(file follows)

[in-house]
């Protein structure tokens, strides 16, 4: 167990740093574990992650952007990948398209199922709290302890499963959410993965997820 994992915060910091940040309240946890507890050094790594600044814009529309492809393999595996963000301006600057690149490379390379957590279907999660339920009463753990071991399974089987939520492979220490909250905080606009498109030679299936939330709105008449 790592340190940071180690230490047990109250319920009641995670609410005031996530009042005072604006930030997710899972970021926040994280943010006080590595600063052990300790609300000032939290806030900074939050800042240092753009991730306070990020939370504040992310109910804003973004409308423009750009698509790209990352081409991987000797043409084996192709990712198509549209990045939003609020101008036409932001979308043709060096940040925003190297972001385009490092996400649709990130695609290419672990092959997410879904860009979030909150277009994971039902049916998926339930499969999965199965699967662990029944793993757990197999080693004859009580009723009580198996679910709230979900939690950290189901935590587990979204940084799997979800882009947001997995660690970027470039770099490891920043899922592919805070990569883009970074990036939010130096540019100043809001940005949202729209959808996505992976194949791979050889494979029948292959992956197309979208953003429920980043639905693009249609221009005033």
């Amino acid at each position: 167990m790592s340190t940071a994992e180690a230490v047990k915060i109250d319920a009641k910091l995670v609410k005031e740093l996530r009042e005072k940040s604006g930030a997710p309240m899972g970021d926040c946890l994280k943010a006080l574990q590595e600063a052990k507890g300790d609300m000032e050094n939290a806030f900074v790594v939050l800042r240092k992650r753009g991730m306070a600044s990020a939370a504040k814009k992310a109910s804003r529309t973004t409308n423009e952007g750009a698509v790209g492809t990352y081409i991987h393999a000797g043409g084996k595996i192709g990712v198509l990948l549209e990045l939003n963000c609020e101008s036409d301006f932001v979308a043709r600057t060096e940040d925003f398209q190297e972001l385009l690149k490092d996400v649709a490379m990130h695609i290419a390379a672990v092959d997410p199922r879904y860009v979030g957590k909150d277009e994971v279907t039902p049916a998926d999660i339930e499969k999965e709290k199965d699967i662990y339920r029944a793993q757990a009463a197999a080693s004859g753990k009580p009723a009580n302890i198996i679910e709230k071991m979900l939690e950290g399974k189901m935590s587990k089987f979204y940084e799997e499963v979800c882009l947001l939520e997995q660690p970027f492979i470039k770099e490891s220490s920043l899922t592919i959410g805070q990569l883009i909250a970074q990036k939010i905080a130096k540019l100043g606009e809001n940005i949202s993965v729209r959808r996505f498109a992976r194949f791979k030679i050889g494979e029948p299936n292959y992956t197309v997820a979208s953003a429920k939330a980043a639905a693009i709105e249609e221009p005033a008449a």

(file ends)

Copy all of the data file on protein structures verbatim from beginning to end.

[in-house]
């Protein structure tokens, strides 16, 4: 167990740093574990992650952007990948398209199922709290302890499963959410993965997820 994992915060910091940040309240946890507890050094790594600044814009529309492809393999595996963000301006600057690149490379390379957590279907999660339920009463753990071991399974089987939520492979220490909250905080606009498109030679299936939330709105008449 790592340190940071180690230490047990109250319920009641995670609410005031996530009042005072604006930030997710899972970021926040994280943010006080590595600063052990300790609300000032939290806030900074939050800042240092753009991730306070990020939370504040992310109910804003973004409308423009750009698509790209990352081409991987000797043409084996192709990712198509549209990045939003609020101008036409932001979308043709060096940040925003190297972001385009490092996400649709990130695609290419672990092959997410879904860009979030909150277009994971039902049916998926339930499969999965199965699967662990029944793993757990197999080693004859009580009723009580198996679910709230979900939690950290189901935590587990979204940084799997979800882009947001997995660690970027470039770099490891920043899922592919805070990569883009970074990036939010130096540019100043809001940005949202729209959808996505992976194949791979050889494979029948292959992956197309979208953003429920980043639905693009249609221009005033």
């Amino acid at each position: 167990m790592s340190t940071a994992e180690a230490v047990k915060i109250d319920a009641k910091l995670v609410k005031e740093l996530r009042e005072k940040s604006g930030a997710p309240m899972g970021d926040c946890l994280k943010a006080l574990q590595e600063a052990k507890g300790d609300m000032e050094n939290a806030f900074v790594v939050l800042r240092k992650r753009g991730m306070a600044s990020a939370a504040k814009k992310a109910s804003r529309t973004t409308n423009e952007g750009a698509v790209g492809t990352y081409i991987h393999a000797g043409g084996k595996i192709g990712v198509l990948l549209e990045l939003n963000c609020e101008s036409d301006f932001v979308a043709r600057t060096e940040d925003f398209q190297e972001l385009l690149k490092d996400v649709a490379m990130h695609i290419a390379a672990v092959d997410p199922r879904y860009v979030g957590k909150d277009e994971v279907t039902p049916a998926d999660i339930e499969k999965e709290k199965d699967i662990y339920r029944a793993q757990a009463a197999a080693s004859g753990k009580p009723a009580n302890i198996i679910e709230k071991m979900l939690e950290g399974k189901m935590s587990k089987f979204y940084e799997e499963v979800c882009l947001l939520e997995q660690p970027f492979i470039k770099e490891s220490s920043l899922t592919i959410g805070q990569l883009i909250a970074q990036k939010i905080a130096k540019l100043g606009e809001n940005i949202s993965v729209r959808r996505f498109a992976r194949f791979k030679i050889g494979e029948p299936n292959y992956t197309v997820a979208s953003a429920k939330a980043a639905a693009i709105e249609e221009p005033a008449a």